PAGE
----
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Sudden cardiac arrest due to acute gastric dilatation in a patient with an eating disorder
  1. S-C Kim,
  2. H-J Cho,
  3. M-C Kim,
  4. Y-G Ko
  1. Department of Emergency Medicine, College of Medicine, Kyung Hee University, Seoul, South Korea
  1. Dr H-J Cho, Kyung Hee University, # 1 Hoegi-dong, Dongdaemun-gu, Seoul 130-701, South Korea; chohj327{at}


Eating disorders are an important cause of physical and psychosocial morbidity in adolescent girls and young adult women. Although eating disorders have many medical complications, it is unclear which are responsible for the increased mortality. It should be emphasised that a number of different pathological processes are likely to be involved. Patients with eating disorders should be monitored carefully and should remain hospitalised. This can allow immediate emergency treatment to be performed when necessary because they could have a further cardiac arrest. A case of cardiac arrest is reported that was caused by gastric dilatation and elevated abdominal pressure, which were brought on by binge eating in a patient without intestinal obstruction.

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A 34-year-old woman was brought by ambulance to the emergency department because she had experienced 2 h of extreme abdominal pain and dyspnoea. Her vital signs included a body temperature of 36°C, a respiratory rate of 32 breaths per minute, a pulse rate of 144 beats per minute and a blood pressure of 140/90 mm Hg. Physical examination revealed marked abdominal distension with generalised muscle guarding. Five minute after presentation to the emergency department, we tried to perform an emergency ultrasound examination, but she suddenly had no breathing movements and her central pulse was undetectable. Continuous chest compressions at a rate of 100 per minute, endotracheal intubation, ventilation with 100% oxygen and intravenous volume expansion with saline were started. During chest compression, a large amount of vomitus was regurgitated. After 10 minutes of cardiopulmonary resuscitation, she returned to spontaneous circulation, with a blood pressure of 71/66 mm Hg. Chest and abdominal radiograph showed massive gastric dilatation. After stabilisation of her vital signs, a contrast enhanced chest and abdominal computed tomography scan was obtained (fig 1), which showed the huge dilatation of the oesophagus, stomach and duodenal bulb, which were filled with a great amount of undigested food material and air, along with tracheal compression and its anterior displacement by the distended oesophagus. Gastric lavage was then performed. A great amount of undigested food material and gastric gas was evacuated and her condition improved dramatically. Oesophagogastroduodenoscopy was performed after aspiration of the gastric contents in the intensive care unit for 2 days. The oesophagogastroduodenoscopy findings were multiple benign gastric ulcers. She was discharged in good condition with instructions to follow-up with the departments of internal medicine and psychiatry.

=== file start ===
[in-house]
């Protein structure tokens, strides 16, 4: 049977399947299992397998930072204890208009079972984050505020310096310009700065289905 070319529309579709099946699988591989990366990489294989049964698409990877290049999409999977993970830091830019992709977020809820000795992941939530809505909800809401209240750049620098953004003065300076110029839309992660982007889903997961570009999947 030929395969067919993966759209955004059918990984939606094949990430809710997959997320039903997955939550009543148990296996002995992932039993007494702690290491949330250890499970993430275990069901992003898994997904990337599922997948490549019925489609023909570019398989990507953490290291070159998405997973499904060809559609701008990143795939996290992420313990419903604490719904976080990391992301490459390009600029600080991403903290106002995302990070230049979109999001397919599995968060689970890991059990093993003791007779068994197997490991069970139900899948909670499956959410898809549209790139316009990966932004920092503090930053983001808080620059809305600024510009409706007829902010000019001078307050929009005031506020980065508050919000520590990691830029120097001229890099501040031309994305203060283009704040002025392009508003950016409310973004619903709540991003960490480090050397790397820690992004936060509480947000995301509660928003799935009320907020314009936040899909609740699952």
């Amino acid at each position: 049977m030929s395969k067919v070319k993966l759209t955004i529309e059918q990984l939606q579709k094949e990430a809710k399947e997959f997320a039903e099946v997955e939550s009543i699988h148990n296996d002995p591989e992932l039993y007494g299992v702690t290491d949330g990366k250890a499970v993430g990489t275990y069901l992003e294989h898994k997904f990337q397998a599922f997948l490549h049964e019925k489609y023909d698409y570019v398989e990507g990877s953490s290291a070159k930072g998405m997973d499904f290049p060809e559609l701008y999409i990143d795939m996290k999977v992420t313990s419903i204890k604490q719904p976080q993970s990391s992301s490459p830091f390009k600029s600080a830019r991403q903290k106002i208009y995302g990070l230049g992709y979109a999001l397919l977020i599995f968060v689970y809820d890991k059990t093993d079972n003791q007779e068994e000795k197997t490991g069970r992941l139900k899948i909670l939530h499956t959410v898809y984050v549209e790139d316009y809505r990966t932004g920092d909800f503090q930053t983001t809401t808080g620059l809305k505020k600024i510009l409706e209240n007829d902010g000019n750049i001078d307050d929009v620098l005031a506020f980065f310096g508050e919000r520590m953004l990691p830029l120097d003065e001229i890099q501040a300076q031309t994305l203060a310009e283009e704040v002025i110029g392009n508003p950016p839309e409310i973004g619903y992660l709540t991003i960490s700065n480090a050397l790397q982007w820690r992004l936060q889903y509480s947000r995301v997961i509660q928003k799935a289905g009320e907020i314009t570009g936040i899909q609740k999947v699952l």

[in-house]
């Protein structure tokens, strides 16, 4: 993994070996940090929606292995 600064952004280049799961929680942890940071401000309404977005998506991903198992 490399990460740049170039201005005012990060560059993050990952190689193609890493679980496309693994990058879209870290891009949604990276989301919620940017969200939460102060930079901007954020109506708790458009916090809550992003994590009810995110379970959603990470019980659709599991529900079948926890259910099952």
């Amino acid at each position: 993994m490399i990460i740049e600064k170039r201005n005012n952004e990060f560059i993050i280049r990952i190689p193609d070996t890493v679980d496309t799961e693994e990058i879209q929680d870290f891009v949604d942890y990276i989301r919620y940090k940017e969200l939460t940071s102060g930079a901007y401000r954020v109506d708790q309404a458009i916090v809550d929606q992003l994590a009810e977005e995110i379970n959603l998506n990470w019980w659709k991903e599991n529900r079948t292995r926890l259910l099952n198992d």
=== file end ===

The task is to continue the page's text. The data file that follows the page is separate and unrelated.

Figure 1 Scout film shows severe gastric dilatation in the entire abdomen and inserted endotracheal tube.


There is general agreement that the most common cause of death in eating disorders is serious starvation with cachexia; this leads to both metabolic and cardiovascular collapse. Nutritional complications, electrolyte imbalance and dehydration may also be relevant. A number of possible causes for acute gastric dilatation occurring in patients with anorexia nervosa have been suggested: increased feeding after a period of relative starvation; nervous inhibition of gastric emptying; hypokalaemia; the neurogenic complications of malnourishment; psychogenic factors and phenothiazines.1 Death as a result of binge eating in a patient with an eating disorder has been described; an autopsy showed a markedly distended stomach that contained approximately 6500 ml of solid food. The cause of death was thus diagnosed as intestinal obstruction due to an excessive volume of food.2 In addition, the superior mesenteric artery syndrome and acute gastric dilatation in patients with eating disorders have been described.3 4 However, our case showed no intestinal obstruction and the collapsed inferior vena cava and peripheral displacement of the bowel loops were caused by the severely distended stomach with food material and gas. The possible causes of cardiac arrest in our case were a decreased preload due to left atrial and inferior vena cava collapse and the respiratory difficulty that was caused by elevated abdominal pressure.


We conclude that conservative therapy may still be acceptable for a patient such as we have reported here, and even for patients with severe acute abdominal pain and abdominal distension, but patients with eating disorders should be monitored carefully and they should remain hospitalised. This can allow immediate emergency treatment to be performed when necessary because they could have a further cardiac arrest.



  • Competing interests: None.

  • Patient consent: Obtained.

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